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Tibetan Folk Tales, by A.L. Shelton, [1925], at

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The Story of the Bald-Headed Man

Eating much of sweetness you do not know if it be sweet any more. But the evil in a man shows and you know it very well.
                                             Tibetan Proverb.

ONE time, when the world was young and men and women were ill because an evil spirit possessed them, there lived a man and his wife who were very poor. A devil came and took possession of each of them and made them both sick. As they were not rich they couldn't invite a holy lama to read prayers for them, so invited a lay-brother in his stead. After a while this man who was reading began to get very hungry. It was the custom to give the priests the best of food, but this man and his wife had no butter nor meat nor fine things to eat. They had no horses, nor yak and only one goat. So the reader began to think to himself that if they would kill this goat he'd have plenty to eat, as it was really pretty fat. The man who owned the house was bald-headed and now he came up and sat on the roof near where the man was reading. He really sat down in front of him and heard the man mumbling his prayers, "Om mani padme hum, Om mani padme hum;" he was reading, and read right on in the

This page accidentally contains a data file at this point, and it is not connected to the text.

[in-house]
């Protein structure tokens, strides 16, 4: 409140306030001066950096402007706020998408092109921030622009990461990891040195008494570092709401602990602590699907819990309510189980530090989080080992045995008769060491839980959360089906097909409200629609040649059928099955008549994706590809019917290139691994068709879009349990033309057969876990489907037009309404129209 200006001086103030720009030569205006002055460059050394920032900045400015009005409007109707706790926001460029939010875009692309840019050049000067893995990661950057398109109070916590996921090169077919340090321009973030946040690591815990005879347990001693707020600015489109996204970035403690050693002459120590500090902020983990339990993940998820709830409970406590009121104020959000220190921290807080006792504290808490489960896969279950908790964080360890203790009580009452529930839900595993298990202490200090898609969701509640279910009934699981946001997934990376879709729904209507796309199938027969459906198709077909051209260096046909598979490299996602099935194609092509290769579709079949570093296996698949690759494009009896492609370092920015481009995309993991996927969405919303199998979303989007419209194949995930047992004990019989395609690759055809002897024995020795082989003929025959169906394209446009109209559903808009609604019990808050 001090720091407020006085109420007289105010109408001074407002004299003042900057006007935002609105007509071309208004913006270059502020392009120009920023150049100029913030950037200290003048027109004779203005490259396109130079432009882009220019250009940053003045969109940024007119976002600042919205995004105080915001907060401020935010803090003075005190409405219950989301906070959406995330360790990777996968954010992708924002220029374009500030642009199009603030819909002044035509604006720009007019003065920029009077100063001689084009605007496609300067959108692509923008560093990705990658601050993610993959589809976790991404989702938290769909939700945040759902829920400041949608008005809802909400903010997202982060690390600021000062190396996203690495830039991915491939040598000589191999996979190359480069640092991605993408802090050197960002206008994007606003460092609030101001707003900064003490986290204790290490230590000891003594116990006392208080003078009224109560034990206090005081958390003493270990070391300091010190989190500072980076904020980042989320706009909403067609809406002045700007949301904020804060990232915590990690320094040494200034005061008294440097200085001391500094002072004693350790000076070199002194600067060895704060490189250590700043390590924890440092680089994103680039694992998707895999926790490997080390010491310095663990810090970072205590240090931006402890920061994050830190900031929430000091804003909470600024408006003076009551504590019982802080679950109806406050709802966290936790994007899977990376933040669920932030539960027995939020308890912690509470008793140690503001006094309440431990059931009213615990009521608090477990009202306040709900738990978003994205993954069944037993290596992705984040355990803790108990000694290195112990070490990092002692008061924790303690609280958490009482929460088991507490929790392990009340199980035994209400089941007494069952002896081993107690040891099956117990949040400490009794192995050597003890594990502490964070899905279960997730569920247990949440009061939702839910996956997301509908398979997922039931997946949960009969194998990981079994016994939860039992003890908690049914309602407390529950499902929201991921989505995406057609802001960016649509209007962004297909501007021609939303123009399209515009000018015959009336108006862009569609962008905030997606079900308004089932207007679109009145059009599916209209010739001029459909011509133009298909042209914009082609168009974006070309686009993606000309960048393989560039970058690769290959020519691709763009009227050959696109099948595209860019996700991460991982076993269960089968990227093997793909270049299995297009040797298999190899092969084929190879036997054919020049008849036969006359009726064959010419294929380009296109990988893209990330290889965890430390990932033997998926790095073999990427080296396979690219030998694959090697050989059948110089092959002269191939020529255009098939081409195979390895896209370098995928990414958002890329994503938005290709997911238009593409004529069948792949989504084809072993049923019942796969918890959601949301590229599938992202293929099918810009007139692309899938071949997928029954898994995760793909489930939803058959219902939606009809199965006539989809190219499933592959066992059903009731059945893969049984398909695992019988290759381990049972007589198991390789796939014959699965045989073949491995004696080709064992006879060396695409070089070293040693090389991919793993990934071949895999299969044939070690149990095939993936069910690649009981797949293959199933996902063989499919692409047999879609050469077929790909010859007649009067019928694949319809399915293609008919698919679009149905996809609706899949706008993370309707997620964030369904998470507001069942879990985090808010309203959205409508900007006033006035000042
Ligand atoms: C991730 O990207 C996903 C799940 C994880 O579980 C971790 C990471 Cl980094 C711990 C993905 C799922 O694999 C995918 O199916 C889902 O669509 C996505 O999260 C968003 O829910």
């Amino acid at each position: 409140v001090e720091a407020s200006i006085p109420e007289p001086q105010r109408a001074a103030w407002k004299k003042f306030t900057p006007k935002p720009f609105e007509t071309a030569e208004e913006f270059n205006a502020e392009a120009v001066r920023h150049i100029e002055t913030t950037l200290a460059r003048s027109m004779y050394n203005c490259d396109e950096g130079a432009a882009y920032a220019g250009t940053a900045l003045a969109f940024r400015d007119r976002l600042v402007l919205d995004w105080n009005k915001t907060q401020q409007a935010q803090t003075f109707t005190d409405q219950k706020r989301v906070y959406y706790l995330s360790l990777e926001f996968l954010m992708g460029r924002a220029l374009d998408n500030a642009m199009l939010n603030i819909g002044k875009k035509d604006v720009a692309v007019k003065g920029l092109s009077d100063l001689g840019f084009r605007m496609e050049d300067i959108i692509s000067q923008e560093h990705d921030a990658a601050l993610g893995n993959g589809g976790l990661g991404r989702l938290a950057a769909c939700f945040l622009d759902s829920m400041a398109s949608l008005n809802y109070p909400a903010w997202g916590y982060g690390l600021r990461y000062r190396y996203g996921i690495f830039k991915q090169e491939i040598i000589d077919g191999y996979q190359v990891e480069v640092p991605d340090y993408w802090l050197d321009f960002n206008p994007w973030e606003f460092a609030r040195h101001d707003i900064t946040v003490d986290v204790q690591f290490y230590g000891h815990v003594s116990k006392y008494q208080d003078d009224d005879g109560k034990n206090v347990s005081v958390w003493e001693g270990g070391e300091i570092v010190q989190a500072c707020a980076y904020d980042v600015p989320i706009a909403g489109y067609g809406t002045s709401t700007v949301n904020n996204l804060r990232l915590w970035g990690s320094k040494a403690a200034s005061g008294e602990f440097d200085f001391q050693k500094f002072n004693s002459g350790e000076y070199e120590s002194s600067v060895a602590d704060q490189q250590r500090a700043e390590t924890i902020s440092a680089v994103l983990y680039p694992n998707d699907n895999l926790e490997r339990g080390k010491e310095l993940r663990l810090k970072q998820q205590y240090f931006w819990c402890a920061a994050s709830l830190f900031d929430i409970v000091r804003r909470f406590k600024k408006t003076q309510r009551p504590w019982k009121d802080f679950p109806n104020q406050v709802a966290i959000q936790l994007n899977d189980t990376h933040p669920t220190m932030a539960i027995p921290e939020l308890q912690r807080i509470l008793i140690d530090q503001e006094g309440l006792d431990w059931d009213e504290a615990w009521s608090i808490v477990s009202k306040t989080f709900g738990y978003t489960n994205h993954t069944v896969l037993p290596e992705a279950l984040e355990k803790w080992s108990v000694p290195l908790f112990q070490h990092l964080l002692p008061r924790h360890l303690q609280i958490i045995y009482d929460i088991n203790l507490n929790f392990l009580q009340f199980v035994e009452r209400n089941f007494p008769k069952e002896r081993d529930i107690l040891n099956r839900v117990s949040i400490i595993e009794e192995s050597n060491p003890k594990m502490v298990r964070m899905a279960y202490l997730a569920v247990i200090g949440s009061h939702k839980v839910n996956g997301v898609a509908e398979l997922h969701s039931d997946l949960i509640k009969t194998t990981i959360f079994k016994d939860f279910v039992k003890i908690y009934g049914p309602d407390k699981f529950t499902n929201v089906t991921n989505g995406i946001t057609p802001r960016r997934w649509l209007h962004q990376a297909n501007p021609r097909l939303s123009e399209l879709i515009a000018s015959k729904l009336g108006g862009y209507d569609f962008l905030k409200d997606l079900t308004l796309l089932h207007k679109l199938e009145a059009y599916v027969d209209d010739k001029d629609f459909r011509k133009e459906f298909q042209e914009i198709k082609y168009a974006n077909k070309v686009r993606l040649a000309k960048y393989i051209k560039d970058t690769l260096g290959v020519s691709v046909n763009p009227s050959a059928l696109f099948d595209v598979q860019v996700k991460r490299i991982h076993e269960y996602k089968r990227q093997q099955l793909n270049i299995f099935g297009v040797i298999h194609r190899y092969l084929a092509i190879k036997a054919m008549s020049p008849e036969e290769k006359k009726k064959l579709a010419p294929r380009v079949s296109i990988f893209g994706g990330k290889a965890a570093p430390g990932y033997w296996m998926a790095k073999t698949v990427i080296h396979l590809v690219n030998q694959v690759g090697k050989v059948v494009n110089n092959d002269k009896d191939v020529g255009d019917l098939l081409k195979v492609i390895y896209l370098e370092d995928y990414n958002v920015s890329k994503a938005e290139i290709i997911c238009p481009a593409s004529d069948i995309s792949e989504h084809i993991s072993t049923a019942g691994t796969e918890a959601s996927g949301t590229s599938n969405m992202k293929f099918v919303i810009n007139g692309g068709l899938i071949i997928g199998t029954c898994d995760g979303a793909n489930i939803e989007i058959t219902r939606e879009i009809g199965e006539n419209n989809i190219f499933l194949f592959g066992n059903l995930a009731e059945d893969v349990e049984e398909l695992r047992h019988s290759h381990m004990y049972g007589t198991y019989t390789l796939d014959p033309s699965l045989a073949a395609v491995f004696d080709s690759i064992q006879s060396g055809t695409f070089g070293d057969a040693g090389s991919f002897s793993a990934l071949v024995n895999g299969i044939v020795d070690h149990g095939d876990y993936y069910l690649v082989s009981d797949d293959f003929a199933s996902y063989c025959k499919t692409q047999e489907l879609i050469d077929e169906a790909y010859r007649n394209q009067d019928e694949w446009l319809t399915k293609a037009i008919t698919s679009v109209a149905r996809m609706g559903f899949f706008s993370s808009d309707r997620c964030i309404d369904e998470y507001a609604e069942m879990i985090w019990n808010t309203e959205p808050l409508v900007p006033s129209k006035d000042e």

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same tone, "The god says if a man is bald-headed and will take the skin of a goat and put it on his head he will have hair." The old man sat and heard him read this over several times and finally decided it was there in the book of prayers; so he killed the goat. They all had some good eating for a while and the old man put the skin on his head, wore it and wore it for days and days and kept feeling his head, but not a single hair would come. He finally concluded that the man had lied to him out of the book, and besides, he thought, "If I wear this too long, I fear all the skin will be worn off my head and there will be nothing but bone." So he asked the man about it, whether he hadn't lied to him, and he said, "Oh, no, but if a man would have what the gods say come true, he must pray a great deal himself." Thus he got around his lies and had goat to eat as well.

Next: Twenty-Eight: The Man with Five Friends with Different Colored Eyes (A Black Tent Story)